Bemidji State University’s Niizhoo-gwayakochigewin, an Ojibwe phrase which translates to “two ways of making things right,” program invited BSU faculty, staff and administrators to attend a Native Studies Summer Workshop for Educators (NSSWE) in Red Lake, Minn. from June 17-21.
The five day workshop included a number of educational events including lectures about the Ojibwe and Dakota languages and two panel discussions with local and regional elders. Programming also featured discussions on the portrayals of American Indians in U.S history textbooks and children’s books, incorporating American Indian content into academic studies and more. Attendees were given a tour of the Red Lake Nation.
“The workshop was awesome,”Erika Bailey-Johnson, sustainability coordinator and director of the Niizhoo-gwayakochigewin program, said. “The cultural and historical information shared will be so helpful to providing a supportive environment for our indigenous students at BSU.”
Bailey-Johnson would like to bring a similar conference to the Bemidji State campus.
“It’s a tangible way for an institution situated on treaty land, between the 3 largest reservations in the area, to intentionally recognize the educational needs of not only our current students, but to make steps toward creating a more inclusive space for future students,” she said
Faculty, staff and administrations attendees of NSSWE include:
- Dr. Thomas Dirth, assistant professor of psychology
- Jordan Lutz, sustainability project manager
- Dr. Janice Haworth, professor of music
- Dr. Jessica Durgan, associate professor of English
- Dr. Cornelia Santos, assistant professor of indigenous and environmental studies
- Carl Isaacson, associate professor of environmental studies
- Dr. David Frison, assistant professor of business administration
- Erika Bailey-Johnson, Niizhoo-gwayakochigewin and sustainability director
- Dr. Joseph Ritter, dean of the College of Individual and Community Health
- Dr. Jim Barta, dean of the College of Arts, Education and Humanities
About the Native Studies Summer Workshop for Educators
NSSWE is a professional development workshop designed to increase faculty, staff and administrators’ knowledge, sensitivity and awareness of the history, culture and language of the American Indian tribes and bands in Minnesota. It promotes a greater understanding of American Indian issues as well as opportunities to critically evaluate educational materials and resources and increase the effectiveness of working with American Indian students and teaching their content.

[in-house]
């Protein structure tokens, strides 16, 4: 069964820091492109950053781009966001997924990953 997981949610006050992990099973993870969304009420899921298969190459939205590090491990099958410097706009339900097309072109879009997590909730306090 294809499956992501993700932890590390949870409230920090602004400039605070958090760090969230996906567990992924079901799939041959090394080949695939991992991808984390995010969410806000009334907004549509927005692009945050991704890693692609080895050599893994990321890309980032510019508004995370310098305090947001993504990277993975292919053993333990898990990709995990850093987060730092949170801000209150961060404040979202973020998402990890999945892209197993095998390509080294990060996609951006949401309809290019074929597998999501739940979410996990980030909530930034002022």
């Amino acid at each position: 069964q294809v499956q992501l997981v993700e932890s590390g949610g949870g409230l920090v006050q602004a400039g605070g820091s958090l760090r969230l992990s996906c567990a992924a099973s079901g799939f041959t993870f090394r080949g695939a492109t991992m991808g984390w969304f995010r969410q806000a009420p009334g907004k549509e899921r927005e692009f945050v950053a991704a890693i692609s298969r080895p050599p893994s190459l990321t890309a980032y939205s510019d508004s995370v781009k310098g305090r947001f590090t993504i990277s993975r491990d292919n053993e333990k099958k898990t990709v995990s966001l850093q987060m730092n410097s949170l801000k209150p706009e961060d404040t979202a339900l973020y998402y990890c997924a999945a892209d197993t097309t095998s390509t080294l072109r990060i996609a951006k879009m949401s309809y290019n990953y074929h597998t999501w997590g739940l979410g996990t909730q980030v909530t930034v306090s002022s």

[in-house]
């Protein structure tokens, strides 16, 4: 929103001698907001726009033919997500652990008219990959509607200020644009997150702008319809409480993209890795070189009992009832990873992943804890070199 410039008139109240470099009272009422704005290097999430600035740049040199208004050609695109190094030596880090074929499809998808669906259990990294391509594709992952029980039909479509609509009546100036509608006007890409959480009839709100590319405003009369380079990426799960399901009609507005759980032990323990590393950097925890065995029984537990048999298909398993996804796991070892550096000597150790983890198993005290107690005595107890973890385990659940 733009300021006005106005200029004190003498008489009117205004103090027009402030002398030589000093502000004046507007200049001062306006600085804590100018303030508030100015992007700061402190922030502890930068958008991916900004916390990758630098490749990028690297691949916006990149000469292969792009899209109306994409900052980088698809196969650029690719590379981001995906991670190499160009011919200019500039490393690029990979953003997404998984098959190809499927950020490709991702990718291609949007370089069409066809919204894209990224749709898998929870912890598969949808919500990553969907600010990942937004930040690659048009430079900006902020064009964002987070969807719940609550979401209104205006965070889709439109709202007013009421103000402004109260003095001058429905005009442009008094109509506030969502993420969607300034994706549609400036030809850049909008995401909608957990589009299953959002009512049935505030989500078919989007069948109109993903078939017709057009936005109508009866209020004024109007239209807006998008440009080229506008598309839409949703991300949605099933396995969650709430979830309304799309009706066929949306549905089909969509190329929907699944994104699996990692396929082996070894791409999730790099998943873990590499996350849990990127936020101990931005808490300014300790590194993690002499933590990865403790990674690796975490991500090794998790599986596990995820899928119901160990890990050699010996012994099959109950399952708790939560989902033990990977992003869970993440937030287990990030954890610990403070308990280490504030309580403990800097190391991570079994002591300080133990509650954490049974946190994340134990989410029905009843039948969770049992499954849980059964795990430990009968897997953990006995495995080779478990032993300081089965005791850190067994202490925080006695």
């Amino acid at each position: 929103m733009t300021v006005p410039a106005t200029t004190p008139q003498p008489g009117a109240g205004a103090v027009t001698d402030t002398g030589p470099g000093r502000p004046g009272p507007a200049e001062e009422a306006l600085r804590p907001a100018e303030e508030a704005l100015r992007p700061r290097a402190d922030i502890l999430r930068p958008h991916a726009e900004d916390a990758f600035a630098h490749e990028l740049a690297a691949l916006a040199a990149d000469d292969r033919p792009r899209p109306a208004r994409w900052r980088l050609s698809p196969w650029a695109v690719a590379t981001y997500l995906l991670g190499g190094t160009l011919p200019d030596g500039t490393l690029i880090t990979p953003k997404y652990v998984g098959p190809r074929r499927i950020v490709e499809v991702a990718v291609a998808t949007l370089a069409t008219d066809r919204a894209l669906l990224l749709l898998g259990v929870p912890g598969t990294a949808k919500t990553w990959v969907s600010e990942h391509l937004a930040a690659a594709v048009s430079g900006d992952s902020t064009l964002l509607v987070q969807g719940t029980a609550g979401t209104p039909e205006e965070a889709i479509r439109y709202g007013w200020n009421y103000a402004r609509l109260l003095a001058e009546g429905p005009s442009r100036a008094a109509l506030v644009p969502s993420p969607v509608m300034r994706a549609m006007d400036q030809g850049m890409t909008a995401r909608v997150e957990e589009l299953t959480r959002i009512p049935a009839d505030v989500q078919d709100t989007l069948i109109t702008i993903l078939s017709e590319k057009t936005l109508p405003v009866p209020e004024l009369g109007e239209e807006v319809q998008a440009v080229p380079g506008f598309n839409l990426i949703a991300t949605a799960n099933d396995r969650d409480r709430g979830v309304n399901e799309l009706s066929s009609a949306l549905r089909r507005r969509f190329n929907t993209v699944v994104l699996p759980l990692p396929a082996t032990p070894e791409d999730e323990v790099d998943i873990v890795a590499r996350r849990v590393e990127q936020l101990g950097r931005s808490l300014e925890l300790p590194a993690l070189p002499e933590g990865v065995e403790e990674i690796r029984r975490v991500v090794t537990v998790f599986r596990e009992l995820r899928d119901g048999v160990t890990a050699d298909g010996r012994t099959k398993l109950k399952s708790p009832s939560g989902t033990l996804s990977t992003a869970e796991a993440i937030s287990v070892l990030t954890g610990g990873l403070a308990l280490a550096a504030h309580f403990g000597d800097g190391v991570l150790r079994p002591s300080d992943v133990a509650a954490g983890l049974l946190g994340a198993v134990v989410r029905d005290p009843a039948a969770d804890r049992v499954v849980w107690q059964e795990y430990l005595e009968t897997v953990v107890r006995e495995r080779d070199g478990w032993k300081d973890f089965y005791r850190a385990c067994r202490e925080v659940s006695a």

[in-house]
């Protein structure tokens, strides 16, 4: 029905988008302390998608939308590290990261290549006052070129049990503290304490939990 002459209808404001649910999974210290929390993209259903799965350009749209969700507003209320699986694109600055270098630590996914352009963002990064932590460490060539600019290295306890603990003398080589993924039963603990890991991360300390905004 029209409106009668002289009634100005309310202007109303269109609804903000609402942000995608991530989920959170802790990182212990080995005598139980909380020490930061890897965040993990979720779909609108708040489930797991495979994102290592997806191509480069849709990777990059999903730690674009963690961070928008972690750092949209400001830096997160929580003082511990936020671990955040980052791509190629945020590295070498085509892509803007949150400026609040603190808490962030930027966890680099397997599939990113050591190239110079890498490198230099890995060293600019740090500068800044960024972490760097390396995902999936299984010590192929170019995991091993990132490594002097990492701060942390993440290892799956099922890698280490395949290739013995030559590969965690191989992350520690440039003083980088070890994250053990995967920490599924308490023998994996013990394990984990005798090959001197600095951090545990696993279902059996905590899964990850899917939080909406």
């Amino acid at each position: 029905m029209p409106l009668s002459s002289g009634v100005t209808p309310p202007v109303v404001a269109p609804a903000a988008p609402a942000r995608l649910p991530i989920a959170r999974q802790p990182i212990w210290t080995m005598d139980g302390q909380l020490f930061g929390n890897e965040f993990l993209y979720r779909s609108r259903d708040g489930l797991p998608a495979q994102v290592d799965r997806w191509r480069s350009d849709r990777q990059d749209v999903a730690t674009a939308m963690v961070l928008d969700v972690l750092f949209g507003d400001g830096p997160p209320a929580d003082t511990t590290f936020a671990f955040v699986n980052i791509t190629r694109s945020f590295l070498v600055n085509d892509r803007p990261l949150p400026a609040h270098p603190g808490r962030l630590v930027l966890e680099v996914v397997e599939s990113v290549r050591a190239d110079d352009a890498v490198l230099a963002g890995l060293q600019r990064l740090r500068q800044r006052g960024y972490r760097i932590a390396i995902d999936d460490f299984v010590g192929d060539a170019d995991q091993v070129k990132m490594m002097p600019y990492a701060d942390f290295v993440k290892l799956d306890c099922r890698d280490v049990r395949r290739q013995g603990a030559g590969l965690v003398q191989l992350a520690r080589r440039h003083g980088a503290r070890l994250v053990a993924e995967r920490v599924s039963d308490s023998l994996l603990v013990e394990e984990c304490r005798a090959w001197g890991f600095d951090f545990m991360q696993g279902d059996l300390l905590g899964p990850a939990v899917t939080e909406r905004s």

Bemidji State University’s Niizhoo-gwayakochigewin (NEE-zhoo gwy-ah-ko-chee-GAY-win) program is a three-year, grant-funded program that started in January of 2018. This program aims to expand the understanding of sustainability and have students use both scientific and indigenous perspectives to help bring long-term, sustainable changes to the world. They also look to expand the cultural awareness of the BSU community and faculty in regards to Indigenous students, culture and history.
- Erika Bailey-Johnson, Niizhoo-gwayakochigewin and sustainability office director ; 218-755-2560, Erika.Bailey-Johnson@bemidjistate.edu
Bemidji State University, located amid the lakes and forests of northern Minnesota, occupies a wooded campus along the shore of Lake Bemidji. Enrolling more than 5,100 students, Bemidji State offers more than 80 undergraduate majors and eight graduate degrees encompassing arts, sciences and select professional programs. BSU is a member of the Minnesota State system of colleges and universities and has a faculty and staff of more than 550. The university’s Shared Fundamental Values include environmental stewardship, civic engagement and international and multicultural understanding. For more, visit bemidjistate.edu or find us at BemidjiState on most of your favorite social media networks.